Designing PCBs: Advanced SMD
Design Rule Check
Time to run DRC on the board to make sure we’ve not made any electrical or mechnical mistakes. Let’s turn off the extra layers by pressing F11 and click on the DRC button, then ‘Check’.
Hmm… We’ve got some errors. This dimension error is because the annular ring of the connector is too close to the edge of the board. Remember when we increased the width of the board outline? This is being raised because of that. The risk here is that when the board is milled out it may nick the annular ring of this connector. SparkFun has a general policy that this is ok and this type of error, on a 0.01” connector can be dismissed. In the rare event that the ring is nicked, the connection and therefore the signal will survive. Click on ‘Approved’ through all the dimension errors.
This is a valid error! Looks like I accidentally created two vias, right on top of one another when I was routing that really small airwire. To fix this, let’s alt+F9 rip up and click on that via to see if we can remove one.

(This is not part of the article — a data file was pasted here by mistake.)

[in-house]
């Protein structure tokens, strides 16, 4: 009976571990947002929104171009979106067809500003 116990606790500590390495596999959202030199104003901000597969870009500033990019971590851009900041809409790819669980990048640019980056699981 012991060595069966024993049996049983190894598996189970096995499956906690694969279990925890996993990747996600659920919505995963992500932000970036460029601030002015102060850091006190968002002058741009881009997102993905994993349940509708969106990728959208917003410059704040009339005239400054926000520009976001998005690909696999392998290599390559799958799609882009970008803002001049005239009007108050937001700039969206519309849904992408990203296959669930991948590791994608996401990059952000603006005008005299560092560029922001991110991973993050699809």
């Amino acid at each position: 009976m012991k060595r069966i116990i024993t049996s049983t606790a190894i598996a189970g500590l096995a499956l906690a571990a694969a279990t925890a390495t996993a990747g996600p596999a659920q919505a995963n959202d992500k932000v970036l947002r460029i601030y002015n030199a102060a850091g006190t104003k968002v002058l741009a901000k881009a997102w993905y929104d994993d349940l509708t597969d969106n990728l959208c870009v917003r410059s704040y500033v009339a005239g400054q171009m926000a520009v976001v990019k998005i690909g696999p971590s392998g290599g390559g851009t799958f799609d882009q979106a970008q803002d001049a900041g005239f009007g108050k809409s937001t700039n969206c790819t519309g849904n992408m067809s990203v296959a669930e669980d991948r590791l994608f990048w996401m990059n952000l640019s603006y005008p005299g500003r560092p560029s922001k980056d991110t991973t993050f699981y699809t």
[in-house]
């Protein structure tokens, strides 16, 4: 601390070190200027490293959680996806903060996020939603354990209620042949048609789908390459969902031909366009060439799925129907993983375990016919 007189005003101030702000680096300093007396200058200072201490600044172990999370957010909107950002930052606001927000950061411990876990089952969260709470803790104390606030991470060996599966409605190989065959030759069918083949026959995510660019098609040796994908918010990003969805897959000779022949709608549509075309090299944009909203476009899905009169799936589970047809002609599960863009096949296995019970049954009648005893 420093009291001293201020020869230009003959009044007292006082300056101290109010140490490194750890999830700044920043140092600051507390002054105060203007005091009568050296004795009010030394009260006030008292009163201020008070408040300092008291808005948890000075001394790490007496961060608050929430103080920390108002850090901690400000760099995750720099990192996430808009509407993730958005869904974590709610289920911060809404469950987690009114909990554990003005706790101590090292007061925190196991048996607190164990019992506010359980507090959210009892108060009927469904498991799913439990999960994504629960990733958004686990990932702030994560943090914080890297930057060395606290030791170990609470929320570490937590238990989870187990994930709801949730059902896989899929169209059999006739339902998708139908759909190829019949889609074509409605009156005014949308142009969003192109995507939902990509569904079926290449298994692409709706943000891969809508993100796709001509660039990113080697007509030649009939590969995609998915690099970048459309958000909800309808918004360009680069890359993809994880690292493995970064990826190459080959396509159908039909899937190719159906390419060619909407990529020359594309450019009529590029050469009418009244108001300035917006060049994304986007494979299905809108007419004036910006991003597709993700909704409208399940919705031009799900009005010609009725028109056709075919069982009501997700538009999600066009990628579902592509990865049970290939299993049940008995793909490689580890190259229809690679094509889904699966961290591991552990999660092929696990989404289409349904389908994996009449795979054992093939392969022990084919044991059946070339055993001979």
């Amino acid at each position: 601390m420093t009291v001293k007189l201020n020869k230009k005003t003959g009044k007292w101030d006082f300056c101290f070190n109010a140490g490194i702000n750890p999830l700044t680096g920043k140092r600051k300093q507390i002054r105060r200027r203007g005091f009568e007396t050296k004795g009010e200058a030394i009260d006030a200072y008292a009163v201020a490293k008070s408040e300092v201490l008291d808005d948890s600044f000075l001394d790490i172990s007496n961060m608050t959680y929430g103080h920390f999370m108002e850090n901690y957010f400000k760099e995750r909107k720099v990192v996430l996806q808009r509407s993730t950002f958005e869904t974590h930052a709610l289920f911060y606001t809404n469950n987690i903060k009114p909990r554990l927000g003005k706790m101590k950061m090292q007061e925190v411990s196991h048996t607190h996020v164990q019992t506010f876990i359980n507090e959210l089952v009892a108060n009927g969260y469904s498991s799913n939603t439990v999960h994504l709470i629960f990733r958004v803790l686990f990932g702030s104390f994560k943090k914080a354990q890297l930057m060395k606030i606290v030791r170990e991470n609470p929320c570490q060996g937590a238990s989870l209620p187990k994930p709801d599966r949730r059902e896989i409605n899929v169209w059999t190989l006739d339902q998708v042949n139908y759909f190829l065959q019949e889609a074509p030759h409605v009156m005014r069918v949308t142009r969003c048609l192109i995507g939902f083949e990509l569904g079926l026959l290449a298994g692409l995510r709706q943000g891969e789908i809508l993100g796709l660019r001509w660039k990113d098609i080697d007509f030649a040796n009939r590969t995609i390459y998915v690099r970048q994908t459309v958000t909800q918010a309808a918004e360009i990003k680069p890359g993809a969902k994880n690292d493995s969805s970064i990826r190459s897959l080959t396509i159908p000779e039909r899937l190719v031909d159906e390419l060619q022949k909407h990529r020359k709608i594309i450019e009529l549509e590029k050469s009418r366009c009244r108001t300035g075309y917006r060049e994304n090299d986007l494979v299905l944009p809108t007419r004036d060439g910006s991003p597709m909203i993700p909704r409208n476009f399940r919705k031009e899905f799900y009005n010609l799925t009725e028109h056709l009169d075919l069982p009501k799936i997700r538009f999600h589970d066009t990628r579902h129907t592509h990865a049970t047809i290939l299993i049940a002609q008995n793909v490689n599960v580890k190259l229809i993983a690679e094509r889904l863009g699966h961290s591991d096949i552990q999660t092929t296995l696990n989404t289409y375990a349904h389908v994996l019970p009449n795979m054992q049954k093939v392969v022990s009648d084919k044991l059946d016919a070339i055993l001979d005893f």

We’ve removed the via but Eagle is trying to tell us (with a big X) that something is still wrong. Hitting F8 ratsnest refresh doesn’t help, so I’m going to rip up those traces and re-route.
I ripped up those traces, then rerouted. I then re-ran DRC and Eagle is now happy. Error cleared.
This is Eagle trying to tell us the trace width of this text is too thin. Normally fab houses don’t want traces thinner than 8mil (0.008”). This text violates that. Obviously, we and the fab house don’t care if these traces are broken because ‘v1.0’ is for informational purposes, not for signals. But the real way to correct this is to increase the text ratio so that the traces get bigger than 8mil. Hit the ‘i’ button, click on the text and increase the ‘ratio’ to 20%. Re-run the DRC and the error should clear.
Ok. We’re close to the finish line. Hit F8 and make sure there are no remaining airwires. Run DRC one last time to make sure there are no DRC errors.
I often turn off everything but the top layer and look at the trace routing. Are there any traces that do anything really silly? Then I do the same for the bottom layer.